The intermediate 1 is produced by homogenization of 930 g of ethanol, 150 g of finely divided silica (HDK, Wacker), 474 g of silicon nitride powder (UBE E10) and 16 g of PVB by means of silicon nitride milling media in a PE container on a set of rollers. The intermediate 2 is produced by pouring intermediate 1 into a flat PE container and drying in an explosion-protected drying oven. The binder is removed from the lumpy granular material at 450° C. in air in a fused silica crucible. To produce intermediate 3, the granules are ignited by heat treatment at 900° C. in a covered crucible. 750 g of ethanol and 750 g of intermediate 3 are milled and homogenized in a PE container by means of milling media to produce intermediate 4. The average particle size of intermediate 4 is <1 μm. The intermediate 4 is applied in a layer thickness of about 250 μm to a fused silica crucible by flooding. The layer is dried in air for 24 hours and subsequently fired at 1125° C. with a heating and cooling time of 8 hours.

The coating after firing is not resistant to contact.

Comparative Example 6

The intermediate 1 is produced by homogenization of 650 g of ethanol, 150 g of fused silica (d50=2 μm), 474 g of silicon nitride powder (UBE E10) and 16 g of PVB by means of silicon nitride milling media in a PE container on a set of rollers. The intermediate 2 is produced by pouring intermediate 1 into a flat PE container and drying in an explosion-protected drying oven. The binder is removed from the lumpy granular material at 450° C. in air in a fused silica crucible. To produce intermediate 3, the granules are ignited by heat treatment at 900° C. in a covered crucible. 500 g of ethanol and 750 g of intermediate 3 are milled and homogenized in a PE container by means of milling media to produce intermediate 4. The average particle size of intermediate 4 is 2 μm. The intermediate 4 is applied in a layer thickness of about 350 μm to a fused silica crucible by flooding. The layer is dried in air for 24 hours and subsequently fired at 1125° C. with a heating and cooling time of 8 hours.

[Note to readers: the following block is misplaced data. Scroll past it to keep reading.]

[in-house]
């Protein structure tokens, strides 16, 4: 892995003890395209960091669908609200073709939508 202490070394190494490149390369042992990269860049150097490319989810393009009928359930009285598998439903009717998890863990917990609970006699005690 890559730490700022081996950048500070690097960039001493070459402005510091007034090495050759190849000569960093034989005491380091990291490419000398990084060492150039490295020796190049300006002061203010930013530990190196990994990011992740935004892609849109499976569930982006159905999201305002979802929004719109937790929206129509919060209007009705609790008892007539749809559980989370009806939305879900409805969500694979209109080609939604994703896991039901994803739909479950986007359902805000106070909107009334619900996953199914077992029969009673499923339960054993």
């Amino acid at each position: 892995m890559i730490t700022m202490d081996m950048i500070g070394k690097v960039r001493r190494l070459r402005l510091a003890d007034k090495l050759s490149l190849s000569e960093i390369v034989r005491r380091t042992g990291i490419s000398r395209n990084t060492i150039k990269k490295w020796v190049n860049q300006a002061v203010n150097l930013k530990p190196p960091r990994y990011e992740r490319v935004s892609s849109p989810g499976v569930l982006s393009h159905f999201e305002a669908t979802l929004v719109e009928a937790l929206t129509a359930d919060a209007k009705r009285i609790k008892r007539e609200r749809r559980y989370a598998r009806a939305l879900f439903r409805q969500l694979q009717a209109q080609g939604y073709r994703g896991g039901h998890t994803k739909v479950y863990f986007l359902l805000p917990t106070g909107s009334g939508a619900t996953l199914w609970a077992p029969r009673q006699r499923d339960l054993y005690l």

The coating after firing is not resistant to contact.

Example 1

The intermediate 1 is produced by homogenization of 3000 g of Inosil S-B (Inosil grade S-B 38 from Inomat GmbH: this commercially available binder is a mixture of organosilicon compounds, i.e. SiO2 precursors, and SiO2 nanoparticles), 1000 g of ethanol, 4000 g of silicon nitride powder (UBE E10) and 400 g of PVB (polyvinyl butyral BM 18, Wacker) by means of silicon nitride milling media in a PE container on a set of rollers.

The intermediate 2 is produced by pouring intermediate 1 into a flat PE container and drying in an explosion-protected drying oven. The binder is removed from the lumpy granular material at 450° C. in air in a fused silica crucible. To produce intermediate 3, the granules are ignited in a heat treatment at 900° C. in a covered crucible for one hour. 500 g of ethanol and 750 g of intermediate 3 are milled and homogenized in a PE container by means of SN milling media to produce intermediate 4. The average particle size of intermediate 4 is 4 μm. The intermediate 4 is applied in a layer thickness of about 300 μm to a fused silica crucible by flooding once. The layer is dried in air for 24 hours and subsequently fired at 1125° C. with a heating and cooling time of 8 hours.

The coating is defect-free and not powdery. The binder content of the coating is 20% by weight.